“The single biggest difference was just being at the doors. And you know, I mentioned that in my speech too; it was just the kindness at the door, but there were some people that were really, really angry and they let you know it, and I feel bad for them. But those were maybe one in 100 or one in 200 doors for the most part, and it didn’t matter which way they’re voting. And even then, there was very few door slams. There was very few obscenities and the anger level just wasn’t there. And, rightly or wrongly, four years ago was a change election. And a lot of people were really excited. And this time, just the kindness in general and people that really, it was inspiring, actually, just to go out and knock on doors, and just talk to people and see where they’re at,” Bouma said.
While running in this year’s election, Bouma had a more difficult time after a published report said he oversaw a religious publication that made homophobic statements.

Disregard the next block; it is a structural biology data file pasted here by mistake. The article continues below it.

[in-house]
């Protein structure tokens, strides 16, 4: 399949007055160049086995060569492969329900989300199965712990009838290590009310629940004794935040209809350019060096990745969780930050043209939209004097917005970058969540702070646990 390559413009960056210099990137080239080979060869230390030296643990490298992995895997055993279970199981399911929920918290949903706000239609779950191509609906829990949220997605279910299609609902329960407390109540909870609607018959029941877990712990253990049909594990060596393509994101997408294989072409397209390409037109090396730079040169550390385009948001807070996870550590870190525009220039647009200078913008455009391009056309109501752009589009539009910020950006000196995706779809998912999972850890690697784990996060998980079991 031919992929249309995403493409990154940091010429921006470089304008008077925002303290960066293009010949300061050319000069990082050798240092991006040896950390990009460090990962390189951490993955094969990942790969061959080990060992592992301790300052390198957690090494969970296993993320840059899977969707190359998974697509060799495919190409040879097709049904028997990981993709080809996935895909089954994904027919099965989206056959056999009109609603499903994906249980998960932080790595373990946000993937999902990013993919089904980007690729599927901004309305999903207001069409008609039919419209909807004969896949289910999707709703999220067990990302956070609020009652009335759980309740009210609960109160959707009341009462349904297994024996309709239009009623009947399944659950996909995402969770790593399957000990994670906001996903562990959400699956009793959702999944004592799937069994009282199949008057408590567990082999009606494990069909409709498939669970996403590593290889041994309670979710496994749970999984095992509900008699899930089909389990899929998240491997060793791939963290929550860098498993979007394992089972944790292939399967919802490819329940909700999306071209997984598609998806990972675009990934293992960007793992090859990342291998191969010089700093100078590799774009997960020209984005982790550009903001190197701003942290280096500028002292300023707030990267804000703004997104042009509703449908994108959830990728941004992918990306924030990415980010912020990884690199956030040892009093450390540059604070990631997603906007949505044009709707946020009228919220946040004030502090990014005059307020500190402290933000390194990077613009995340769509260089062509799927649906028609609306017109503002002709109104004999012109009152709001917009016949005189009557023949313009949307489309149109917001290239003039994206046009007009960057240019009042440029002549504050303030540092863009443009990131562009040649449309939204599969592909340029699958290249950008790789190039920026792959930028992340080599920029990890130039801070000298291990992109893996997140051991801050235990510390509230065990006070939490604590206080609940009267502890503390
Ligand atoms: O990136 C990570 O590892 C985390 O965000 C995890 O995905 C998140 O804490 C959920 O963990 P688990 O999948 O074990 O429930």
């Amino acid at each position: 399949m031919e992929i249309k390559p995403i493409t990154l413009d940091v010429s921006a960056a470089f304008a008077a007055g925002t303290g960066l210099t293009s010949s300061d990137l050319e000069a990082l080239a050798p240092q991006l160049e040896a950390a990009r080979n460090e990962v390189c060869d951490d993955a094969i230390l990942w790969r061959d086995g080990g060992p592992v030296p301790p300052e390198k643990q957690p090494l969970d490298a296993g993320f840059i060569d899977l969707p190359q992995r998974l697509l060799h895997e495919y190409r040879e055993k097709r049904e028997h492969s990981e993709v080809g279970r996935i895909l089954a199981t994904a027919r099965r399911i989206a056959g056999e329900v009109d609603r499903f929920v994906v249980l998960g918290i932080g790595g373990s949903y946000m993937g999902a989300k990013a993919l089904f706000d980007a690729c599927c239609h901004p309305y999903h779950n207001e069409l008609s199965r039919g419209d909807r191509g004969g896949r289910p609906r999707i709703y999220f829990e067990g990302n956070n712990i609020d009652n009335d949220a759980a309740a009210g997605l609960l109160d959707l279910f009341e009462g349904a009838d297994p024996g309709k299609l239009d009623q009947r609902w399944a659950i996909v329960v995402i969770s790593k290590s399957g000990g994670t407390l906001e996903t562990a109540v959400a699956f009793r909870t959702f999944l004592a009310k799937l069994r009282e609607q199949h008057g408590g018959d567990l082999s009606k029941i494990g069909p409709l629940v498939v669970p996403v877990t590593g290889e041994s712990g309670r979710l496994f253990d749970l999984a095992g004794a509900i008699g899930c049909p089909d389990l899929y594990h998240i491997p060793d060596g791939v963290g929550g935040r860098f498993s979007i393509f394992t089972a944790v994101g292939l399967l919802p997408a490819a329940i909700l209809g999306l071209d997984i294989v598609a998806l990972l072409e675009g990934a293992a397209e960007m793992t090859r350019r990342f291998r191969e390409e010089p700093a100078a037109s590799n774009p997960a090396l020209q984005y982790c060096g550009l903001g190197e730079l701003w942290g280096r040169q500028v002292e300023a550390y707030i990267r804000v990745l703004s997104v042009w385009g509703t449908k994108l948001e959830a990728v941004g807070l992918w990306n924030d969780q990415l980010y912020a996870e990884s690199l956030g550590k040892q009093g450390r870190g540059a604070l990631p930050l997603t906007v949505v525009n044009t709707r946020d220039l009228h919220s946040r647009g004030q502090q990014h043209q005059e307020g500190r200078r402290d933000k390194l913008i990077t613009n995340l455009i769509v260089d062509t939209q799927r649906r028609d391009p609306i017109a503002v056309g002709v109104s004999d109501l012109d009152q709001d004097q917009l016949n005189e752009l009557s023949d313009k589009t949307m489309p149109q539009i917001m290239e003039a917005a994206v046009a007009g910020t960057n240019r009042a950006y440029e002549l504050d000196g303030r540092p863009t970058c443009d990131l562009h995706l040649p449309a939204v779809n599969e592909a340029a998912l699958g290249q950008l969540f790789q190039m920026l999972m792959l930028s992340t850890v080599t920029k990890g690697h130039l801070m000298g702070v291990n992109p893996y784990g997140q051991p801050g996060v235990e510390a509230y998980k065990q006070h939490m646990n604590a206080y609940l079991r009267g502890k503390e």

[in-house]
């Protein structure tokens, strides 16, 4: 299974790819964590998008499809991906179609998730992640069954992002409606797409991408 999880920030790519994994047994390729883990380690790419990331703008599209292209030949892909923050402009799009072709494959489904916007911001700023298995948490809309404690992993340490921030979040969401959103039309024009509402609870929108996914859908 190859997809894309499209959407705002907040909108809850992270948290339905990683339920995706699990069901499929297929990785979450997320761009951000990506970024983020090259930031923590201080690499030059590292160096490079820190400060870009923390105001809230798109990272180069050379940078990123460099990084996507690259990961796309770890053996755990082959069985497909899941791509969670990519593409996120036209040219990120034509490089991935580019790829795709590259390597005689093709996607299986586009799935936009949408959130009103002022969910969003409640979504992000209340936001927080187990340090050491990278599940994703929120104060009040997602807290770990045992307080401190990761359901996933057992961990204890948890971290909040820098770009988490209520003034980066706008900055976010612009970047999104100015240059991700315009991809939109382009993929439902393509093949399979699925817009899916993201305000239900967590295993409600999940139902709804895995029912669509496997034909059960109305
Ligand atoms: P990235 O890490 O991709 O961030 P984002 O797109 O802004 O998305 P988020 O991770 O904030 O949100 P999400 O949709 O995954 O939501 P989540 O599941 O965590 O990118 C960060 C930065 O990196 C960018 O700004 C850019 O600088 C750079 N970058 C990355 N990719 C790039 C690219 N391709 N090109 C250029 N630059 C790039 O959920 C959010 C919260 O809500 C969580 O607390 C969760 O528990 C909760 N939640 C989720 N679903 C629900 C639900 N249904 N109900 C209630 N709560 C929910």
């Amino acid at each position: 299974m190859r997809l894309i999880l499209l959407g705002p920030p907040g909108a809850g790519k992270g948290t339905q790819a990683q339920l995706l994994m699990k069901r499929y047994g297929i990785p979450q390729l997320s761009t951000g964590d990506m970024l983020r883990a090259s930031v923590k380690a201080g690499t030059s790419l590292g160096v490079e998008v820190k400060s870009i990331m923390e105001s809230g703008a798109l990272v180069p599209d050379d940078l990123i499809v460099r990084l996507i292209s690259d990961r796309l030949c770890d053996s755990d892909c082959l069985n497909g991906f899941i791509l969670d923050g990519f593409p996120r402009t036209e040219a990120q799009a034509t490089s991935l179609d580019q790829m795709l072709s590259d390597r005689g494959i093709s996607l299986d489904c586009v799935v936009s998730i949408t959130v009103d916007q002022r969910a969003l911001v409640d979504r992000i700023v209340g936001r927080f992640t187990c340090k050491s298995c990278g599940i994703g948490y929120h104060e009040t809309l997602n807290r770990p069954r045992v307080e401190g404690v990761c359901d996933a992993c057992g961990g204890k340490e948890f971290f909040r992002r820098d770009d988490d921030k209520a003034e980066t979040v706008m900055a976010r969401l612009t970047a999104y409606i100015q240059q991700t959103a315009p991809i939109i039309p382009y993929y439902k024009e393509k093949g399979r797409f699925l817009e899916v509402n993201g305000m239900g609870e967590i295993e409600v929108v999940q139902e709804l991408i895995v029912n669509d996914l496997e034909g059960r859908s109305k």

“The worst part was just the disappointment, and that we don’t do that here. And I would say, based on the response at the doors, it was not a successful strategy. The impact on the family was very difficult but it motivated the campaign, and I would say it motivated people at the doors, which was also very affirming in the days after that happened. To see people just coming into the campaign office and making donations saying I can’t believe what they’re doing, and people just at the door saying, that’s so not fair,” explained Bouma. “To see the reaction of the people in the writing, reaffirmed that we don’t do things like that and I really appreciated that. It was probably good for the campaign but a disappointment that it would go there. And again, it had nothing to do with what this election is all about, which is building Ontario, keeping us open, getting workers good jobs, and and a complete distraction from what the real issues are on the campaign.”